Causes and Risk Factors
Most people who have MDS are diagnosed with primary MDS, also called de novo MDS. With primary MDS, there are usually no obvious causes that would explain why the disease developed.
One known MDS risk factor is repeated exposure to the chemical benzene, which damages the DNA of stem cells. Benzene is found in cigarette smoke, the most common known cause of exposure to this toxin. Benzene is also found in certain industrial settings. Strict regulations on its use, however, have resulted in decreased exposure in the workplace.
Some people with MDS are diagnosed with treatment-related MDS (also called secondary MDS). Treatment-related MDS arises after chemotherapy and radiotherapy treatment for other cancers such as lymphoma, myeloma or breast cancer. The proportion of people exposed to chemotherapy and radiotherapy who develop MDS is small.
- You can't catch MDS from someone else.
- Some experts think MDS and other cancers may develop in some people because their cells have a limited ability to repair themselves after exposure to certain risk factors, but this hasn't been proved.
How Does MDS Develop?
The process that leads to MDS starts in a stem cell in the bone marrow. Stem cells form blood cells (white cells, red cells and platelets).
With MDS, blood cell production in the marrow usually increases with more than the normal number of developing blood cells filling the marrow. These developing cells in the marrow die as they approach maturity, before they would normally be released into the blood. This results in a lower than normal number of circulating blood cells.
Several things can happen if MDS isn't treated:
- Low numbers of red cells mean they can no longer supply an adequate amount of oxygen, leading to anemia.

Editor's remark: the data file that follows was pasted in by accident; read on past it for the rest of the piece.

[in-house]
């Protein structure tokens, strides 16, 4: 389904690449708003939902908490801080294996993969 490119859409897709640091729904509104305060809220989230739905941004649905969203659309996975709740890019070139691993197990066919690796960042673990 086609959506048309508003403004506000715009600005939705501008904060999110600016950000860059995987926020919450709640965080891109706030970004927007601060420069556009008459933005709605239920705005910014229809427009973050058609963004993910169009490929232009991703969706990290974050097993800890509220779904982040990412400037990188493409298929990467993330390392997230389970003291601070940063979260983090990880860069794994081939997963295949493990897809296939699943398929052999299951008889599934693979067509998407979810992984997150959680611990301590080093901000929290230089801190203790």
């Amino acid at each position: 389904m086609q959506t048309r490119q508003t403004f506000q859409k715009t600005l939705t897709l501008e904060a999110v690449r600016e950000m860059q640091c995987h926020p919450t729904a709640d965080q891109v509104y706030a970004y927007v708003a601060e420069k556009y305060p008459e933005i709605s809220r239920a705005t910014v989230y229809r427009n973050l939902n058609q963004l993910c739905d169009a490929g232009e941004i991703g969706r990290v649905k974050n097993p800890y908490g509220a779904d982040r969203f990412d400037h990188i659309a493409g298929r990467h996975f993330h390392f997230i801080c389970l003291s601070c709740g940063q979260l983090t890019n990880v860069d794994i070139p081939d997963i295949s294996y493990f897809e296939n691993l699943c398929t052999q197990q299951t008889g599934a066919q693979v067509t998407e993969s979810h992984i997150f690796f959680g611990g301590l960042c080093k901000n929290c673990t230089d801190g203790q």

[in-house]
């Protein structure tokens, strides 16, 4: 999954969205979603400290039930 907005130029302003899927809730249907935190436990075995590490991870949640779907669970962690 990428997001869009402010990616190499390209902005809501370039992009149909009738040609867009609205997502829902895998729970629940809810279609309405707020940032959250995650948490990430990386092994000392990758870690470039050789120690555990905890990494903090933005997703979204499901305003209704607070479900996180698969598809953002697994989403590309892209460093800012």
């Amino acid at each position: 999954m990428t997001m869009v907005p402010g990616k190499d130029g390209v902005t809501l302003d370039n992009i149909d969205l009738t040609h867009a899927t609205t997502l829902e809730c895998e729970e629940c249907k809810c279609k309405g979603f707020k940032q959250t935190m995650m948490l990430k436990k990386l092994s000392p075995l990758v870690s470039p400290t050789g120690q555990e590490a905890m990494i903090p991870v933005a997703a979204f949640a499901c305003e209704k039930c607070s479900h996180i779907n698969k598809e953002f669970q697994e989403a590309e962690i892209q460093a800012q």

- The immune system can't guard against infection effectively because of a lack of neutrophils (a type of white cell), a condition called neutropenia.
- Low numbers of platelets can cause bleeding and bruising with no apparent cause, a condition called thrombocytopenia.
However, marrow cell disturbances in MDS patients range from mild to very severe. In some patients, the MDS cells can still function and enter the blood. Red cells continue to carry oxygen, white cells (neutrophils and monocytes) ingest and kill bacteria and platelets plug up injury to blood vessels.
In more severe cases of MDS, blood cell formation is more disordered and abnormal blast cells (blasts) accumulate in marrow and blood. These cells don't mature into cells that function properly. They aren't as capable as normal cells are of maturing into red cells, neutrophils and platelets.
Normally, blasts make up less than 5 percent of all cells in the marrow. With MDS, blasts often make up more than 5 percent of cells in marrow. The number of blasts is key to determining how severe the MDS is.
Low-Risk and High-Risk MDS
Your doctor may describe your MDS as "low risk" or "high risk." Low-risk means that:
- your disease is progressing slowly
- the abnormal blasts that enter your bloodstream function like normal blood cells
- the disease causes only mild to moderate anemia
High risk means that:
- your levels of red cells, white cells and platelets are significantly low
- your blast cells don't develop into functional red cells, white cells and platelets
- People whose blast cells make up more than 20 percent of total cells in the marrow are diagnosed with acute myeloid leukemia (AML).
Your doctor plans your treatment according to whether your MDS is low or high risk. For more information, see Before Treatment.
Is MDS Cancer?
Many patients ask whether MDS is a type of cancer. MDS, in fact, is cancer. Cancer means that a mutation (change) to a normal cell leads to the development of cells that no longer behave normally. However, the effect of a disease on a patient's life is more important than the term used to describe the disease. The course of MDS can be slower and interfere less with quality of life than the course of some other diseases that aren't cancer.